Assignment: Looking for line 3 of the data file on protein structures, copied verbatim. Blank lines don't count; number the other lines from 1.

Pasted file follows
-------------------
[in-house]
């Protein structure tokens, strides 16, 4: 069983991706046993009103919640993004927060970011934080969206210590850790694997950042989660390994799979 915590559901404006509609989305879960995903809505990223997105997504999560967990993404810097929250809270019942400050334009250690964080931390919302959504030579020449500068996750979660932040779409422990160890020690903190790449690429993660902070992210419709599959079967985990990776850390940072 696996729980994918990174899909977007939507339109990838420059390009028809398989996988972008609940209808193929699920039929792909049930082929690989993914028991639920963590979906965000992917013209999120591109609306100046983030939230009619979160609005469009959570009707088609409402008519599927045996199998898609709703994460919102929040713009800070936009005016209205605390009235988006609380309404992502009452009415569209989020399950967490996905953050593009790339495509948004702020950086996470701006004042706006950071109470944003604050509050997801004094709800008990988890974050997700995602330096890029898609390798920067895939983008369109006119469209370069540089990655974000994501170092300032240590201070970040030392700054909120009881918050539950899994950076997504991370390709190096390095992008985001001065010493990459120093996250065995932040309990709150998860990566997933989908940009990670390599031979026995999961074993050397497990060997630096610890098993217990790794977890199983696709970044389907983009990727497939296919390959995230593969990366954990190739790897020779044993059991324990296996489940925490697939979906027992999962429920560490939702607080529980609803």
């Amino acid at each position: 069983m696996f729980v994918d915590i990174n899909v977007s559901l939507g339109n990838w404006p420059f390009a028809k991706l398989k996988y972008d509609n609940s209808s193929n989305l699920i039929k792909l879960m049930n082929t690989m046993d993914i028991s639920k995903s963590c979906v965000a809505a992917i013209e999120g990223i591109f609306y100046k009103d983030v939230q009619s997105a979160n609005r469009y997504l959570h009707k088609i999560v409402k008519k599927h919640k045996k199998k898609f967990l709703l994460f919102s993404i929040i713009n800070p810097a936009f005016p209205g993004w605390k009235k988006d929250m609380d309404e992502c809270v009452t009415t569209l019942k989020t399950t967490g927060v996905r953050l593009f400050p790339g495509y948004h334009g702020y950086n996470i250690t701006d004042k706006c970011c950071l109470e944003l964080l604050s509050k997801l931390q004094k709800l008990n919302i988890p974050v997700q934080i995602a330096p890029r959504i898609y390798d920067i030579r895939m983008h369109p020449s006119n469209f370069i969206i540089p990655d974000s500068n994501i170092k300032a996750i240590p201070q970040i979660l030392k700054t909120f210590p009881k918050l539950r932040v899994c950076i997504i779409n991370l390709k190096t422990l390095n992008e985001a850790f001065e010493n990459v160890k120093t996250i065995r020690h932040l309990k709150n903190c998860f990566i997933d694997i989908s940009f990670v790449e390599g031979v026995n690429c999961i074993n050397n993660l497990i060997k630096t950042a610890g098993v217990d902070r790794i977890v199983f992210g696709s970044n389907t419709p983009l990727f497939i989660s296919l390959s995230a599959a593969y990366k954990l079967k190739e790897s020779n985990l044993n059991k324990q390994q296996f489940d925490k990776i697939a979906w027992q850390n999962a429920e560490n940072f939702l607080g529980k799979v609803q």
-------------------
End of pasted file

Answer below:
């Amino acid at each position: 069983m696996f729980v994918d915590i990174n899909v977007s559901l939507g339109n990838w404006p420059f390009a028809k991706l398989k996988y972008d509609n609940s209808s193929n989305l699920i039929k792909l879960m049930n082929t690989m046993d993914i028991s639920k995903s963590c979906v965000a809505a992917i013209e999120g990223i591109f609306y100046k009103d983030v939230q009619s997105a979160n609005r469009y997504l959570h009707k088609i999560v409402k008519k599927h919640k045996k199998k898609f967990l709703l994460f919102s993404i929040i713009n800070p810097a936009f005016p209205g993004w605390k009235k988006d929250m609380d309404e992502c809270v009452t009415t569209l019942k989020t399950t967490g927060v996905r953050l593009f400050p790339g495509y948004h334009g702020y950086n996470i250690t701006d004042k706006c970011c950071l109470e944003l964080l604050s509050k997801l931390q004094k709800l008990n919302i988890p974050v997700q934080i995602a330096p890029r959504i898609y390798d920067i030579r895939m983008h369109p020449s006119n469209f370069i969206i540089p990655d974000s500068n994501i170092k300032a996750i240590p201070q970040i979660l030392k700054t909120f210590p009881k918050l539950r932040v899994c950076i997504i779409n991370l390709k190096t422990l390095n992008e985001a850790f001065e010493n990459v160890k120093t996250i065995r020690h932040l309990k709150n903190c998860f990566i997933d694997i989908s940009f990670v790449e390599g031979v026995n690429c999961i074993n050397n993660l497990i060997k630096t950042a610890g098993v217990d902070r790794i977890v199983f992210g696709s970044n389907t419709p983009l990727f497939i989660s296919l390959s995230a599959a593969y990366k954990l079967k190739e790897s020779n985990l044993n059991k324990q390994q296996f489940d925490k990776i697939a979906w027992q850390n999962a429920e560490n940072f939702l607080g529980k799979v609803q």